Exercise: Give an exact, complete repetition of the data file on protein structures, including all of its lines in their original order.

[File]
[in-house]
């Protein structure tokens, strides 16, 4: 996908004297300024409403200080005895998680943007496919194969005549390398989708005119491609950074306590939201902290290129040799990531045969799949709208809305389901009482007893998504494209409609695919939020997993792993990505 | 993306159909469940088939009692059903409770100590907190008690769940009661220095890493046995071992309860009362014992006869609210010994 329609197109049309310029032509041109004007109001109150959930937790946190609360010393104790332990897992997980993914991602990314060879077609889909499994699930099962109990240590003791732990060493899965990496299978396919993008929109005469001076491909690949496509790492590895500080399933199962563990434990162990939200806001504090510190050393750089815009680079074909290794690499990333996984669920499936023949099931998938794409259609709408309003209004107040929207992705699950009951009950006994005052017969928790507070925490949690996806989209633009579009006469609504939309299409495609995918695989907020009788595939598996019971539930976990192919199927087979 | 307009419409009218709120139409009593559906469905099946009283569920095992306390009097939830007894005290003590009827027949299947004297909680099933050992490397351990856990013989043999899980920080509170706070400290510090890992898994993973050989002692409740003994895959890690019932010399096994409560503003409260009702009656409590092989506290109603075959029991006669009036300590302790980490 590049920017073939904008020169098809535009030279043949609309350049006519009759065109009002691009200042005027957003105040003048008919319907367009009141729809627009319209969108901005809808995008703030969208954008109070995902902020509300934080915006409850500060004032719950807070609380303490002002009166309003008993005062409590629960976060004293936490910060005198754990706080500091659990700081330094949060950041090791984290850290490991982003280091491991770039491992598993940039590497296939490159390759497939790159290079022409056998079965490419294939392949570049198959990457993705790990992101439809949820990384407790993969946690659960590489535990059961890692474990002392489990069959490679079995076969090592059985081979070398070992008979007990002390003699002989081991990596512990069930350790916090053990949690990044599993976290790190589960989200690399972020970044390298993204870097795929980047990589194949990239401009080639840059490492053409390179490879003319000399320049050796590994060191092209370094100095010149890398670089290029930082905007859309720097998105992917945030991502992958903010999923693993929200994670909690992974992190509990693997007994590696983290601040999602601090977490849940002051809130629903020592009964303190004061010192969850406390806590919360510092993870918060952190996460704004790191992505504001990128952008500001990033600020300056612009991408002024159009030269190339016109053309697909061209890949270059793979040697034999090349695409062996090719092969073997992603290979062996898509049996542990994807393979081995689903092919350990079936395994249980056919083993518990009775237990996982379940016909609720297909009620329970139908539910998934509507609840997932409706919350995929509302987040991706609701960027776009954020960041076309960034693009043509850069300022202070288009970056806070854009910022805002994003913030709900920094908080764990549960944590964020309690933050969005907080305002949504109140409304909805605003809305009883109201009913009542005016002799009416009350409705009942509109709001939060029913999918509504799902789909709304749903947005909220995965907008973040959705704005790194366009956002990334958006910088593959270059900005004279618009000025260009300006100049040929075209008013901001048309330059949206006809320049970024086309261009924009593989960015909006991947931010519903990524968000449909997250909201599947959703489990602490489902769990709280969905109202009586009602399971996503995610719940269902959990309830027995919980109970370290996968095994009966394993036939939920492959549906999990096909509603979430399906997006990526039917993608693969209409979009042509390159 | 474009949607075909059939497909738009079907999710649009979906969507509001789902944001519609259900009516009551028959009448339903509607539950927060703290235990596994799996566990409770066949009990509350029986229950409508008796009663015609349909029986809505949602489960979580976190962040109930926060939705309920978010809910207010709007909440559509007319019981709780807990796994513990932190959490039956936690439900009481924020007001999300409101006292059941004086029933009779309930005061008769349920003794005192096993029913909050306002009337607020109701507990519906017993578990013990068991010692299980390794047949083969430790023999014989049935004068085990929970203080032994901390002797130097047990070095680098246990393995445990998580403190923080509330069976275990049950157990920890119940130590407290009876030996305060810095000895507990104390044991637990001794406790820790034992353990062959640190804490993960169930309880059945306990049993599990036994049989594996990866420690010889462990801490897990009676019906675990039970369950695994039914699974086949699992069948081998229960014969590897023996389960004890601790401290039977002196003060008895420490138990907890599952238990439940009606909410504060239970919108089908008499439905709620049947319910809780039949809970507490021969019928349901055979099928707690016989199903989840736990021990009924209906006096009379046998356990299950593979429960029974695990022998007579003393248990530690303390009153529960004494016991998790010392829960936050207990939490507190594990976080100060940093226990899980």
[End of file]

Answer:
[in-house]
């Protein structure tokens, strides 16, 4: 996908004297300024409403200080005895998680943007496919194969005549390398989708005119491609950074306590939201902290290129040799990531045969799949709208809305389901009482007893998504494209409609695919939020997993792993990505 | 993306159909469940088939009692059903409770100590907190008690769940009661220095890493046995071992309860009362014992006869609210010994 329609197109049309310029032509041109004007109001109150959930937790946190609360010393104790332990897992997980993914991602990314060879077609889909499994699930099962109990240590003791732990060493899965990496299978396919993008929109005469001076491909690949496509790492590895500080399933199962563990434990162990939200806001504090510190050393750089815009680079074909290794690499990333996984669920499936023949099931998938794409259609709408309003209004107040929207992705699950009951009950006994005052017969928790507070925490949690996806989209633009579009006469609504939309299409495609995918695989907020009788595939598996019971539930976990192919199927087979 | 307009419409009218709120139409009593559906469905099946009283569920095992306390009097939830007894005290003590009827027949299947004297909680099933050992490397351990856990013989043999899980920080509170706070400290510090890992898994993973050989002692409740003994895959890690019932010399096994409560503003409260009702009656409590092989506290109603075959029991006669009036300590302790980490 590049920017073939904008020169098809535009030279043949609309350049006519009759065109009002691009200042005027957003105040003048008919319907367009009141729809627009319209969108901005809808995008703030969208954008109070995902902020509300934080915006409850500060004032719950807070609380303490002002009166309003008993005062409590629960976060004293936490910060005198754990706080500091659990700081330094949060950041090791984290850290490991982003280091491991770039491992598993940039590497296939490159390759497939790159290079022409056998079965490419294939392949570049198959990457993705790990992101439809949820990384407790993969946690659960590489535990059961890692474990002392489990069959490679079995076969090592059985081979070398070992008979007990002390003699002989081991990596512990069930350790916090053990949690990044599993976290790190589960989200690399972020970044390298993204870097795929980047990589194949990239401009080639840059490492053409390179490879003319000399320049050796590994060191092209370094100095010149890398670089290029930082905007859309720097998105992917945030991502992958903010999923693993929200994670909690992974992190509990693997007994590696983290601040999602601090977490849940002051809130629903020592009964303190004061010192969850406390806590919360510092993870918060952190996460704004790191992505504001990128952008500001990033600020300056612009991408002024159009030269190339016109053309697909061209890949270059793979040697034999090349695409062996090719092969073997992603290979062996898509049996542990994807393979081995689903092919350990079936395994249980056919083993518990009775237990996982379940016909609720297909009620329970139908539910998934509507609840997932409706919350995929509302987040991706609701960027776009954020960041076309960034693009043509850069300022202070288009970056806070854009910022805002994003913030709900920094908080764990549960944590964020309690933050969005907080305002949504109140409304909805605003809305009883109201009913009542005016002799009416009350409705009942509109709001939060029913999918509504799902789909709304749903947005909220995965907008973040959705704005790194366009956002990334958006910088593959270059900005004279618009000025260009300006100049040929075209008013901001048309330059949206006809320049970024086309261009924009593989960015909006991947931010519903990524968000449909997250909201599947959703489990602490489902769990709280969905109202009586009602399971996503995610719940269902959990309830027995919980109970370290996968095994009966394993036939939920492959549906999990096909509603979430399906997006990526039917993608693969209409979009042509390159 | 474009949607075909059939497909738009079907999710649009979906969507509001789902944001519609259900009516009551028959009448339903509607539950927060703290235990596994799996566990409770066949009990509350029986229950409508008796009663015609349909029986809505949602489960979580976190962040109930926060939705309920978010809910207010709007909440559509007319019981709780807990796994513990932190959490039956936690439900009481924020007001999300409101006292059941004086029933009779309930005061008769349920003794005192096993029913909050306002009337607020109701507990519906017993578990013990068991010692299980390794047949083969430790023999014989049935004068085990929970203080032994901390002797130097047990070095680098246990393995445990998580403190923080509330069976275990049950157990920890119940130590407290009876030996305060810095000895507990104390044991637990001794406790820790034992353990062959640190804490993960169930309880059945306990049993599990036994049989594996990866420690010889462990801490897990009676019906675990039970369950695994039914699974086949699992069948081998229960014969590897023996389960004890601790401290039977002196003060008895420490138990907890599952238990439940009606909410504060239970919108089908008499439905709620049947319910809780039949809970507490021969019928349901055979099928707690016989199903989840736990021990009924209906006096009379046998356990299950593979429960029974695990022998007579003393248990530690303390009153529960004494016991998790010392829960936050207990939490507190594990976080100060940093226990899980």